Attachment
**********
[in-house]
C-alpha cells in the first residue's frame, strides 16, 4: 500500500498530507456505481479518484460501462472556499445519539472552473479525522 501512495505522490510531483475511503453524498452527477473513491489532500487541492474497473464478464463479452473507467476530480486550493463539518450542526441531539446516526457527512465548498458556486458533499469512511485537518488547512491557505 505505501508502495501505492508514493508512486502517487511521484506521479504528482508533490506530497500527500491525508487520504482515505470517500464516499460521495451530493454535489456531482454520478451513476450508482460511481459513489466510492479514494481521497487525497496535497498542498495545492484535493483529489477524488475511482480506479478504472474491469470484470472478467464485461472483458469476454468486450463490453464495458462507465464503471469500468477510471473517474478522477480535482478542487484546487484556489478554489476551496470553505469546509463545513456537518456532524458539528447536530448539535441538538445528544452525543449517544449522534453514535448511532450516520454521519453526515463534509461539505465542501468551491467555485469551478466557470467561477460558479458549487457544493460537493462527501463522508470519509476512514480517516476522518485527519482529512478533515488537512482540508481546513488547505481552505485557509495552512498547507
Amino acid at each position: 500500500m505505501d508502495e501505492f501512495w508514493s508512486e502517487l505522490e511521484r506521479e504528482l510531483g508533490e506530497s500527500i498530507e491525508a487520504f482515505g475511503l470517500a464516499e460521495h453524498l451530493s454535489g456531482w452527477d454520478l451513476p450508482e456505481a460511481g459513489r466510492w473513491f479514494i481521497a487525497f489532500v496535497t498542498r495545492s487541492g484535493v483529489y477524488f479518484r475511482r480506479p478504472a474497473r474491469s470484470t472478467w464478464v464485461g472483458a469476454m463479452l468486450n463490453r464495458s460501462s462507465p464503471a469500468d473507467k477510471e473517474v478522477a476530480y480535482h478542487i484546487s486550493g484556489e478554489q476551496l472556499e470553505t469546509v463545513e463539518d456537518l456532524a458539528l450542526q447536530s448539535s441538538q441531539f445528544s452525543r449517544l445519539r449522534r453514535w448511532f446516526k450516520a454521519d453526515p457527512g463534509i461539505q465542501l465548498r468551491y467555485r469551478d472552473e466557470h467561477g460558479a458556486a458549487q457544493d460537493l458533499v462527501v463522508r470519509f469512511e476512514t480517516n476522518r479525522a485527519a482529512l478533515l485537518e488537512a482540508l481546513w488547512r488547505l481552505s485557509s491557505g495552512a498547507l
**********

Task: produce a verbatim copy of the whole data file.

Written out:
[in-house]
C-alpha cells in the first residue's frame, strides 16, 4: 500500500498530507456505481479518484460501462472556499445519539472552473479525522 501512495505522490510531483475511503453524498452527477473513491489532500487541492474497473464478464463479452473507467476530480486550493463539518450542526441531539446516526457527512465548498458556486458533499469512511485537518488547512491557505 505505501508502495501505492508514493508512486502517487511521484506521479504528482508533490506530497500527500491525508487520504482515505470517500464516499460521495451530493454535489456531482454520478451513476450508482460511481459513489466510492479514494481521497487525497496535497498542498495545492484535493483529489477524488475511482480506479478504472474491469470484470472478467464485461472483458469476454468486450463490453464495458462507465464503471469500468477510471473517474478522477480535482478542487484546487484556489478554489476551496470553505469546509463545513456537518456532524458539528447536530448539535441538538445528544452525543449517544449522534453514535448511532450516520454521519453526515463534509461539505465542501468551491467555485469551478466557470467561477460558479458549487457544493460537493462527501463522508470519509476512514480517516476522518485527519482529512478533515488537512482540508481546513488547505481552505485557509495552512498547507
Amino acid at each position: 500500500m505505501d508502495e501505492f501512495w508514493s508512486e502517487l505522490e511521484r506521479e504528482l510531483g508533490e506530497s500527500i498530507e491525508a487520504f482515505g475511503l470517500a464516499e460521495h453524498l451530493s454535489g456531482w452527477d454520478l451513476p450508482e456505481a460511481g459513489r466510492w473513491f479514494i481521497a487525497f489532500v496535497t498542498r495545492s487541492g484535493v483529489y477524488f479518484r475511482r480506479p478504472a474497473r474491469s470484470t472478467w464478464v464485461g472483458a469476454m463479452l468486450n463490453r464495458s460501462s462507465p464503471a469500468d473507467k477510471e473517474v478522477a476530480y480535482h478542487i484546487s486550493g484556489e478554489q476551496l472556499e470553505t469546509v463545513e463539518d456537518l456532524a458539528l450542526q447536530s448539535s441538538q441531539f445528544s452525543r449517544l445519539r449522534r453514535w448511532f446516526k450516520a454521519d453526515p457527512g463534509i461539505q465542501l465548498r468551491y467555485r469551478d472552473e466557470h467561477g460558479a458556486a458549487q457544493d460537493l458533499v462527501v463522508r470519509f469512511e476512514t480517516n476522518r479525522a485527519a482529512l478533515l485537518e488537512a482540508l481546513w488547512r488547505l481552505s485557509s491557505g495552512a498547507l